energy efficiencyAfter a banner year in 2008 of investments directed to capital-intensive technologies like solar and wind, US venture capitalists backed away from that plan in 2009. So where are they putting their money now? Where the fastest payback is likely to be. New analysis shows a surge of investments in energy efficiency solutions —such as smart grid, and commercial and residential energy management.

by Debbie Van Der Hyde, Green Economy Post

US venture capital investment in clean technologies dropped by half in 2009, and shifted away from capital-intensive technologies to energy efficiency solutions, according to a new analysis released by Ernst & Young LLP.

Investment in 2009 reached $2.6 billion in 193 financings rounds, a decline of 50 percent in terms of dollars and 16 percent in terms of deals compared to the record investment levels of 2008. The transition can be tracked readily in final quarter numbers, which shows a lower dollar amount spread over more deals. Compared to Q3 2009, venture capital investment decreased 45 percent to $564.5 million in Q4 2009 while the number of deals climbed 21 percent to 62.

“These results reflect the easing of an investment cycle largely driven by the significant capital demands of solar companies and a shift toward energy efficiency products with lower funding requirements and potentially faster commercialization,” says John de Yonge, Ernst & Young LLP, Associate Director, Americas Cleantech Network.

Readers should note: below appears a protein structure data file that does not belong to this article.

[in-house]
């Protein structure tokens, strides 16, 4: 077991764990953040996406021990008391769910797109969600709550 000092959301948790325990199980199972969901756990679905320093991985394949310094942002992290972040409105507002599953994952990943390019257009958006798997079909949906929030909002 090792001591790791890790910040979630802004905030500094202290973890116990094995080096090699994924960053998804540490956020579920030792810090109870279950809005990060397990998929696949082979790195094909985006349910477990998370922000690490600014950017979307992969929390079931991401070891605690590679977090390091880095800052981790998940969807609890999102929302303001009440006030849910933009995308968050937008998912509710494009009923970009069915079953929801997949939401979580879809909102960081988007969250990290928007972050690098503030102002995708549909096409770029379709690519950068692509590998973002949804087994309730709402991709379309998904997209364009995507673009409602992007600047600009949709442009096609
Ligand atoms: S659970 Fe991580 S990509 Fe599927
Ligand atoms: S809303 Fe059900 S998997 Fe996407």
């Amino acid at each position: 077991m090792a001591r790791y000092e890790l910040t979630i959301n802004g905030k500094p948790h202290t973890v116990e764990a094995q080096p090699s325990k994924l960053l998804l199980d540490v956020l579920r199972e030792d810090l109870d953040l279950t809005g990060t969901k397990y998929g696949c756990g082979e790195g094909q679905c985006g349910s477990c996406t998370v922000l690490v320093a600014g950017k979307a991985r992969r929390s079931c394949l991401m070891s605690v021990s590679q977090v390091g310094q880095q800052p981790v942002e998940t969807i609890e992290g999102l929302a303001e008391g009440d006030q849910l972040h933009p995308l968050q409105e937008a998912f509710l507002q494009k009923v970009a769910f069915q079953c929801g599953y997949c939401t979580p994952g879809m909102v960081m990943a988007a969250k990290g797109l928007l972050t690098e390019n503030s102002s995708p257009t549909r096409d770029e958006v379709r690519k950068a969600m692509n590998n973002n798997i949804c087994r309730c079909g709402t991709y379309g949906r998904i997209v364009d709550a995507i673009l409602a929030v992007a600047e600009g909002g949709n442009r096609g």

Investments Move Toward Smart Grid, Energy Management Solutions
In 2009, the number of financing rounds in the Energy Efficiency category—encompassing technology areas such as smart grid, and residential and commercial energy management solutions—grew in absolute terms by 11 percent to 61, making it the number one area of clean technology deal activity.
The Energy Efficiency category share of total financing activity in 2009 rose from 24 to 32 percent.  At the same time, the share of financing rounds directed to the more capital intensive Energy/Electricity Generation category fell from 30 to 18 percent.  Similarly, the share of deals going to Alternative Fuels declined from 13 to 8 percent.

“Energy efficiency is in the sweet spot of many venture capital investors in terms of skill sets and funding parameters, particularly given its basis in information technology.  Consequently, we may see investor participation in clean technology broaden,” says de Yonge.

Investment in Top Clean Technology Categories
The Energy Efficiency category received the most US venture capital investment in Q409, with $252.8 million and 22 deals, compared to $133.7 million and 14 deals in Q309. This category raised $593.3 million for all of 2009.  The largest deal of Q409 in Energy Efficiency—and across all clean technology segments—was the $105.0 million investment in Silver Spring Networks Inc, a provider of networking infrastructure and services for smart grids, based in Redwood City, CA.

The Energy/Electricity Generation category garnered $118.5 million with 11 deals in Q409, down from the $316.5 million invested in eight deals in the prior quarter; $654.6 million was invested in this category in 2009.  The largest deal in Q409 was the $38 million raised by Nordic Windpower Holdings Inc., based in Berkley, CA.